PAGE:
Hopefully now we can see the light at the of the tunnel.  Many thanks to all of you who have been so supportive for me and for your prayers and thoughts.  There may be a Happy Christmas yet!

I still get teary eyed thinking about that night.  When I first entered the ICU, he looked awful; his face, eyes all puffy, tubes and wires everywhere, bad numbers on the monitor.  I can’t describe the moment when he opened his eyes and saw me for the first time, but it’s something I’ll never ever forget. I waited 7 hours in the ICU waiting room; not knowing what was happening (see above, not a good thing for me) and then stood hunched over his bed for two hours trying to keep him off the vent.  It was beyond painful physically for me; when I left I could barely walk. But I was unbelievably happy; he’d made it through surgery, he loved me, I was needed and wanted.  He looked so much better when I left; the swelling in his face was gone, his numbers were better than satisfactory, and I knew he’d be okay, at least for a while.

12/17

For anyone interested in visiting, Bob should be in the Cardiac Care Unit, bed 10, probably through most of today.  Just keep in mind they have very strict visiting policy; 10-6, 8-10pm.  No children ever, and only three people at a time, “immediate family only”

The only part of those rules they stuck to was the no children allowed, so Murphy didn’t get to visit (he did get to visit for five minutes when Bob was on the regular unit being prepped for surgery, but not after.)

12/21

Peru is doing better; they took the chest tubes and drains out yesterday, then moved him out of ICU to the med surg floor.  He looks pretty good, though when I left last night I think the pain was starting to hit.  I’m leaving shortly to go visit; I’m really hoping he didn’t have a horrible night.

Apparently I stopped posting updates after the surgery.  Most of this time was a blur to me anyway; get up, go to hospital, come back, check on kids, try to get a little sleep, rinse, repeat.  His time in ICU was wonderful; he was on an epidural for pain most of the time, and he didn’t feel much discomfort. One big concern was his protein; his albumin level was way below normal, and he was given high protein supplements to help healing. The nurses were great, very responsive when we needed them and unobtrusive when we didn’t. And they did actual assessments!  He lost most of his tubes and wires quickly; the arterial line, then the catheter, then the iv’s, one by one, then the epideral, then the chest tubes and the jp drains, til he was sent to the med surg unit with just one iv and oxygen.  He did recover remarkably fast.  Couldn’t wait to get home.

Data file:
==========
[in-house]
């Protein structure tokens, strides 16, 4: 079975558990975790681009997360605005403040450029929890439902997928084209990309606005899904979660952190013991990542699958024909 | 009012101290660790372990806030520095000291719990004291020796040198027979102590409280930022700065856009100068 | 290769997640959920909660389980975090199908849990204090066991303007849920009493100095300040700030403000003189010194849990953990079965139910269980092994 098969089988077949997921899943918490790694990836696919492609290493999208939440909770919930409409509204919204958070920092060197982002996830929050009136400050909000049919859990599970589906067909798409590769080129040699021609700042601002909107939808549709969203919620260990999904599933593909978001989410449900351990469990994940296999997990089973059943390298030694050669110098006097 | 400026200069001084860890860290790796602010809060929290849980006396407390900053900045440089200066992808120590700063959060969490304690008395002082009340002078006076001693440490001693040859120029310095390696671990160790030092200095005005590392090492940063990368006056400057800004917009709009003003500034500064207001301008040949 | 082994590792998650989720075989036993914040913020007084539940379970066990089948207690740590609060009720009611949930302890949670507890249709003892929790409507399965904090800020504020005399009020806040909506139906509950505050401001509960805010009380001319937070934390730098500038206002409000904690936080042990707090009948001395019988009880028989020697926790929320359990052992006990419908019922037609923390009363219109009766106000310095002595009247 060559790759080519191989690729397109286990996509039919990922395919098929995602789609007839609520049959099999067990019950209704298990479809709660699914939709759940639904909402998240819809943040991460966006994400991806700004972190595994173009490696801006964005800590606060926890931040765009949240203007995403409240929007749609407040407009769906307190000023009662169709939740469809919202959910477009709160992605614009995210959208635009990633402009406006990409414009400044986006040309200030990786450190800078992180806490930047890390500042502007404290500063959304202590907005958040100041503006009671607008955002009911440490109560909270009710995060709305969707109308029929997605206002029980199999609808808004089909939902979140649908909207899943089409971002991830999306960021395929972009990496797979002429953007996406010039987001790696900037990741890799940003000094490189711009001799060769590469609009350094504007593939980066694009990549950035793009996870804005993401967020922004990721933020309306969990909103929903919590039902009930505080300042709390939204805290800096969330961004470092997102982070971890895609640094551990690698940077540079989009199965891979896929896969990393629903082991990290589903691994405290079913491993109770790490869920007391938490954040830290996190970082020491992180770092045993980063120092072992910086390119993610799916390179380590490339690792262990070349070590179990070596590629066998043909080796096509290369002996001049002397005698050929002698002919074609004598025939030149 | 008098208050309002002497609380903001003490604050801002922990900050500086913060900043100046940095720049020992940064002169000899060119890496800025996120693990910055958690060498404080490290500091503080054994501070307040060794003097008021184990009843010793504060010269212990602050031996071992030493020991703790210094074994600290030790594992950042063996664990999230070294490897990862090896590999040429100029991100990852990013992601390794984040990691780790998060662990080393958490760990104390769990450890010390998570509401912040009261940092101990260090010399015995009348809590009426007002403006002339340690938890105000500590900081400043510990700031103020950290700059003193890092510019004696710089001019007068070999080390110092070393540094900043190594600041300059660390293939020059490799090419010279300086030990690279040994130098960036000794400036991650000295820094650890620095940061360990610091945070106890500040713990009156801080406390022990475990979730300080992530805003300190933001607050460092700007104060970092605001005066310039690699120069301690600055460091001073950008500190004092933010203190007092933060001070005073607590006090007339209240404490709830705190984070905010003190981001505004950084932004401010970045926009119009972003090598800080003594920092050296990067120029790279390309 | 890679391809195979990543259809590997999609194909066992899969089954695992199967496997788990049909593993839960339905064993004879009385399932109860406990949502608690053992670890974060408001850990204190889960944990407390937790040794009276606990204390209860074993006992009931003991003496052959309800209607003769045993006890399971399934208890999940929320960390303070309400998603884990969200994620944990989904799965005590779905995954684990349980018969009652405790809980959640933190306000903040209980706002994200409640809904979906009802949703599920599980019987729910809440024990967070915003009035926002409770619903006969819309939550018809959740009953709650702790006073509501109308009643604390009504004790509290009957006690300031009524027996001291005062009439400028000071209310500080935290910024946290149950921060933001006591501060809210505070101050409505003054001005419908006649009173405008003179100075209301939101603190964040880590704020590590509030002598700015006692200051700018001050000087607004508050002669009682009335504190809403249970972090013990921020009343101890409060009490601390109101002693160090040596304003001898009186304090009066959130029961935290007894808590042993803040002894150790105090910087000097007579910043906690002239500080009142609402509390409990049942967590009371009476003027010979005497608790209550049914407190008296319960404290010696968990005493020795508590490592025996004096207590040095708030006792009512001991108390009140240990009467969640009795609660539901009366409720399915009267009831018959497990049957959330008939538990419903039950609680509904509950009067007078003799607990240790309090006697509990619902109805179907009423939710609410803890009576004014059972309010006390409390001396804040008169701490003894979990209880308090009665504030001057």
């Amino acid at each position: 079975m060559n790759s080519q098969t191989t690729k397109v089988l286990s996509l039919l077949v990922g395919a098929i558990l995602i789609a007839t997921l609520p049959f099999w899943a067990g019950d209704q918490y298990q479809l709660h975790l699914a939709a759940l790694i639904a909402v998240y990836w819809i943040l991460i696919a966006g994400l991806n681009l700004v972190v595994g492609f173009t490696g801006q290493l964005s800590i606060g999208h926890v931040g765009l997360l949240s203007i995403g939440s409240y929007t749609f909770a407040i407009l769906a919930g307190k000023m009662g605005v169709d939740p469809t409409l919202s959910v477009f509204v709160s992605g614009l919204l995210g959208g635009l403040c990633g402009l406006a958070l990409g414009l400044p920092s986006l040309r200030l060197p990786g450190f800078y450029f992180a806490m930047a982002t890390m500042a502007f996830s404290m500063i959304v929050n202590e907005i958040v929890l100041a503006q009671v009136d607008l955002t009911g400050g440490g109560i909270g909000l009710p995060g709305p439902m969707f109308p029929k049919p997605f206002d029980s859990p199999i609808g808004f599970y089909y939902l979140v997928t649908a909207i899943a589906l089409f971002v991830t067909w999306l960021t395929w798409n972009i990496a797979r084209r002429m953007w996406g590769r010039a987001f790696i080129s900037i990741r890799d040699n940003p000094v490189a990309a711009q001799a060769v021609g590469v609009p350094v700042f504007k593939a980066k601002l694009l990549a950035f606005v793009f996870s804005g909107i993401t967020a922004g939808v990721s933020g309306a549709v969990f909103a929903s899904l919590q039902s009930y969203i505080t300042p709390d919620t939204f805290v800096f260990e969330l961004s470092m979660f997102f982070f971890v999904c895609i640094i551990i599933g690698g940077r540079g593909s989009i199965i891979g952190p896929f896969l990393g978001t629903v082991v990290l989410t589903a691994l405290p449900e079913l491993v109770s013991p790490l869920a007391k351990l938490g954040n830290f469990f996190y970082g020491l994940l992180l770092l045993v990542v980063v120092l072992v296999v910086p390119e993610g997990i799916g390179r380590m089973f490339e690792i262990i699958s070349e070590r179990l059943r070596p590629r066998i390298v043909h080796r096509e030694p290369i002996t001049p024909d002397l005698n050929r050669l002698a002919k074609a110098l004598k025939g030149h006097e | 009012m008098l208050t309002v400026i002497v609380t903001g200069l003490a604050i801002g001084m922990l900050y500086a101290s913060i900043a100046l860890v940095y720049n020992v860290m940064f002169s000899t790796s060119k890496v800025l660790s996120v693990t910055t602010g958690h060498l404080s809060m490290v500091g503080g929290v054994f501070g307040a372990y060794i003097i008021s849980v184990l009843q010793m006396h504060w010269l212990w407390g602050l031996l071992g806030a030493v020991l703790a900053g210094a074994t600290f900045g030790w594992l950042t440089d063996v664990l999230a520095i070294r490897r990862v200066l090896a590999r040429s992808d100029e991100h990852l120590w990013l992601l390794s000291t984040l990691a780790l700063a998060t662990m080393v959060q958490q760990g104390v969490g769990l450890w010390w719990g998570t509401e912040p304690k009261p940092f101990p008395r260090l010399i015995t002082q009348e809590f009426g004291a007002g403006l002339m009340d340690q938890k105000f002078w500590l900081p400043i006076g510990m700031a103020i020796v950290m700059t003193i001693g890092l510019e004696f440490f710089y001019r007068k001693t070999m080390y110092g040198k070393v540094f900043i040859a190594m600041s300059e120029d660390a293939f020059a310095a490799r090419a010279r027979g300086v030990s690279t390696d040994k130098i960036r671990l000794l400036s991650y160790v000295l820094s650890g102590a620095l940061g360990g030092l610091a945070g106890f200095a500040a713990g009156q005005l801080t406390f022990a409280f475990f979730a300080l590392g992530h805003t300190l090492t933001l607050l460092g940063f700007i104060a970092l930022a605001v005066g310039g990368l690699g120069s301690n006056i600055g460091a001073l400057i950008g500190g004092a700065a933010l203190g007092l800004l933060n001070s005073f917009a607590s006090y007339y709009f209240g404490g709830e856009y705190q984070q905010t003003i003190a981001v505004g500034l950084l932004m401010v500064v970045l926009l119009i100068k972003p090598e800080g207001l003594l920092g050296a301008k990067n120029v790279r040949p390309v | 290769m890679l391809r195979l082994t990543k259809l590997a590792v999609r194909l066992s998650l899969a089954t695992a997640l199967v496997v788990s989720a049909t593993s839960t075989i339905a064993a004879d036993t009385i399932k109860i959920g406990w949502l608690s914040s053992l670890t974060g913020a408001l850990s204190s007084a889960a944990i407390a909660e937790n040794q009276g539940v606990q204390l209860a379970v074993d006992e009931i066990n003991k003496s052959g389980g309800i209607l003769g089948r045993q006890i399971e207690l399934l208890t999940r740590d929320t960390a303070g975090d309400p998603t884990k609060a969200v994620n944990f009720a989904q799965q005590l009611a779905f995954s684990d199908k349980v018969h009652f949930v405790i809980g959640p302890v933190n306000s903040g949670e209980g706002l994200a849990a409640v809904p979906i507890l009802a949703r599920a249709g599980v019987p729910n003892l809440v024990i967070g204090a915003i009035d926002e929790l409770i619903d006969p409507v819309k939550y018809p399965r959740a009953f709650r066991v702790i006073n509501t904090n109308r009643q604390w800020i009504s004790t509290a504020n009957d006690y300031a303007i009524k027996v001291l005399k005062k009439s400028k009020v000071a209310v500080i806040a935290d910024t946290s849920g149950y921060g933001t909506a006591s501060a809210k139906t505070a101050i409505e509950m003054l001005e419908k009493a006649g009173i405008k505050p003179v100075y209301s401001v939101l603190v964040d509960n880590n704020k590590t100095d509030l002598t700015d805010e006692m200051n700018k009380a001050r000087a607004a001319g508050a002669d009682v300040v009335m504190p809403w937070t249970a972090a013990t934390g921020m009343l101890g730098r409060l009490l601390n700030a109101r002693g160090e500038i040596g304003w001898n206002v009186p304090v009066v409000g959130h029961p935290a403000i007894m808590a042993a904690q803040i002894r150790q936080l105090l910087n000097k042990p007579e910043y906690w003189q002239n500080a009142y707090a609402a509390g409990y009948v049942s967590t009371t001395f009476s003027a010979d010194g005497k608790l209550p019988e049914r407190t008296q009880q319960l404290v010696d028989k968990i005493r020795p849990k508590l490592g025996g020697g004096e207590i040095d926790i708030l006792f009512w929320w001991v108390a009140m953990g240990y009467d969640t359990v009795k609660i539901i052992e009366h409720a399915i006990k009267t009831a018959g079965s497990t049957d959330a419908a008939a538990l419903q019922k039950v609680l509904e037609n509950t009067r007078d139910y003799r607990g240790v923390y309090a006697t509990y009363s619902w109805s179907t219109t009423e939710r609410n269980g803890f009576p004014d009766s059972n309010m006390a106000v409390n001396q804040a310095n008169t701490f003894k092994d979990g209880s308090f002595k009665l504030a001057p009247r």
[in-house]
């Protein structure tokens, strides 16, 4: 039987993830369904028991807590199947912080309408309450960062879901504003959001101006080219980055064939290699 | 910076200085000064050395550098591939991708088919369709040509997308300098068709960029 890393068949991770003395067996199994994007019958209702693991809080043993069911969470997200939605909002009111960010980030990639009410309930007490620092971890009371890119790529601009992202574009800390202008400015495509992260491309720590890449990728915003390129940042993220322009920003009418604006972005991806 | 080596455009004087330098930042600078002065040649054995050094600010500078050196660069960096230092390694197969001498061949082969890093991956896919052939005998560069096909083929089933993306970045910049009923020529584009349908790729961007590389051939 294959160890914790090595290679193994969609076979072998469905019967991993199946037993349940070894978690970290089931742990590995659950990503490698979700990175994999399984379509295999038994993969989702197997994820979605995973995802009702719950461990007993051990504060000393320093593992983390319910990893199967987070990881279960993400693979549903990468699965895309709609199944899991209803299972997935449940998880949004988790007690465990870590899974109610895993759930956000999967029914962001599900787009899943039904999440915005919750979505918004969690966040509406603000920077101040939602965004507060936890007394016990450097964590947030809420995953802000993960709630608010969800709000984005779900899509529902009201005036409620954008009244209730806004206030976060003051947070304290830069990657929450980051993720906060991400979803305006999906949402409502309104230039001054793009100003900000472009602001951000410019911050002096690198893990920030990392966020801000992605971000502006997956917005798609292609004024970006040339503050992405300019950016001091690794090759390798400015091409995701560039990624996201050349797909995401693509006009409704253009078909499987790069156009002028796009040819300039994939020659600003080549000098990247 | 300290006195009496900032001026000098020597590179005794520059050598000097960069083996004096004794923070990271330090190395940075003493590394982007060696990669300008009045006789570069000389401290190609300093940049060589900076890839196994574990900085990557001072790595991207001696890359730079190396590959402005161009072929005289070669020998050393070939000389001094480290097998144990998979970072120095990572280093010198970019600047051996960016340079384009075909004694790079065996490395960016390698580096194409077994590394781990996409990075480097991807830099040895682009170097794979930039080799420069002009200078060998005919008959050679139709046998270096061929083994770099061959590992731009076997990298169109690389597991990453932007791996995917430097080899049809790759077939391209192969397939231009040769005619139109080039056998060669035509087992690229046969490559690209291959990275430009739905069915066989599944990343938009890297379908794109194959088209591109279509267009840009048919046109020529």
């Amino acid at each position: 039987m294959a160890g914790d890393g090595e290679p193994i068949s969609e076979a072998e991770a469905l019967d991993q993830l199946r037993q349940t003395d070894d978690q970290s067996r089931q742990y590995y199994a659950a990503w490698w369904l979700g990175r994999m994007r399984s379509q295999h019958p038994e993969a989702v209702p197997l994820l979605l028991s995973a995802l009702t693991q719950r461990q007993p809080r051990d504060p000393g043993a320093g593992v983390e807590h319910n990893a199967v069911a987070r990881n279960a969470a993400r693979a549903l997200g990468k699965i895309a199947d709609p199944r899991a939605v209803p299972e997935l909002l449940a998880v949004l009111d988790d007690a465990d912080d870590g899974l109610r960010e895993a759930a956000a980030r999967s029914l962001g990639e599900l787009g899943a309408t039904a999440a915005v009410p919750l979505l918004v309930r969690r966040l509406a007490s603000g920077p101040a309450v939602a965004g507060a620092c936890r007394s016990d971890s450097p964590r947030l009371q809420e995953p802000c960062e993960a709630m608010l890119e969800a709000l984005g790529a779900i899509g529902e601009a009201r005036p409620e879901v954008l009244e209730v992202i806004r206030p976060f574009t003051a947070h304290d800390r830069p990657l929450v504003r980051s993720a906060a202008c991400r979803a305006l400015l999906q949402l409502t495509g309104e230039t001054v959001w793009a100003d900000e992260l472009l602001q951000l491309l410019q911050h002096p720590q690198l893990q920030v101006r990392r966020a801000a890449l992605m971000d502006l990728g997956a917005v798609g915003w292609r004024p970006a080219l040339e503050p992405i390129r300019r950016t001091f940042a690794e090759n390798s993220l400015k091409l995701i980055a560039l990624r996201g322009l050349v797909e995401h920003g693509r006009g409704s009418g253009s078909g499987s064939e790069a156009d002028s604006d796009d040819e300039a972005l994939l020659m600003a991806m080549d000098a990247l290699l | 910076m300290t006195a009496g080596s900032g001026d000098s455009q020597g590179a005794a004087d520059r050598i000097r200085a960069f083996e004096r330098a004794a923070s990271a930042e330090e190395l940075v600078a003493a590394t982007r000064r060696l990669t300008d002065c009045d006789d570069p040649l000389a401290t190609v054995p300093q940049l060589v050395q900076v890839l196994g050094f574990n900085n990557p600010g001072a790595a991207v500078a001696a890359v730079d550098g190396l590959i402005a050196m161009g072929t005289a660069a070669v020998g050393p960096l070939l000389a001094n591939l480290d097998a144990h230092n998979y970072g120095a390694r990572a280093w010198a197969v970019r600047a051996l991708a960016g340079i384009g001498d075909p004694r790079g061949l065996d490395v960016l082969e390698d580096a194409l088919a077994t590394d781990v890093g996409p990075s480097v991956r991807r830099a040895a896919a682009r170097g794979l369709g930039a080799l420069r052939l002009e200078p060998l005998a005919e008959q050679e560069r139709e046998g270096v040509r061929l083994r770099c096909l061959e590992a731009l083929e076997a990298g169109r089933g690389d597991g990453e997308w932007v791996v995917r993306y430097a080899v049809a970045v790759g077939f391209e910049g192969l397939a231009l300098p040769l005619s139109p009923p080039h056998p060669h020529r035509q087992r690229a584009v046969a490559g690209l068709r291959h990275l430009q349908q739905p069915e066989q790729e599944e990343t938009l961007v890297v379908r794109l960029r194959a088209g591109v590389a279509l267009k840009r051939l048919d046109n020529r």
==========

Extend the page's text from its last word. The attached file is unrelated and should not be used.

12/22

Bob is home from the hospital, with many things to look forward to in the next couple of weeks .  I’ll send more details tomorrow but we are just glad to be home and exhausted. thank you all for your love and support and I will email details tomorrow.

12/22

as we can all use some very good news right now, I’m happy to announce that my husband has been discharged from the hospital . he was lucky to escape with 100 percent of his lung function, and so far his renal function is normal. he’ll have to follow up next month with removal of the kidney stone but for right now we’re so happy that he’s home, especially in time for christmas.

I can’t thank you enough for the love and prayers and support you have given to me and my family over the past 3 weeks.  it has really meant the world to us. thank you so much.

Christmas was such a wonderful day.  I was happy just to have him at home, we all were.  The kids were understanding about not having a huge celebration, but they each got the thing they wanted most.  Peru wouldn’t let me make a dinner, so we had Stouffer’s Lasagna, and it was lovely. We had a visiting nurse come twice; once to do the initial assessment, second time for discharge, after he’d had the sutures out at the Doc’s office.  He’s still having pain in his chest from the surgery, his blood pressure is higher than we’d like, and he has to pee every five minutes because the stent is still in, but he’s getting stronger, getting back some muscle tone, and is doing well.  He has day surgery scheduled on the 19th to remove the stent and the kidney stone, and hopefully we’ll be DONE!!!!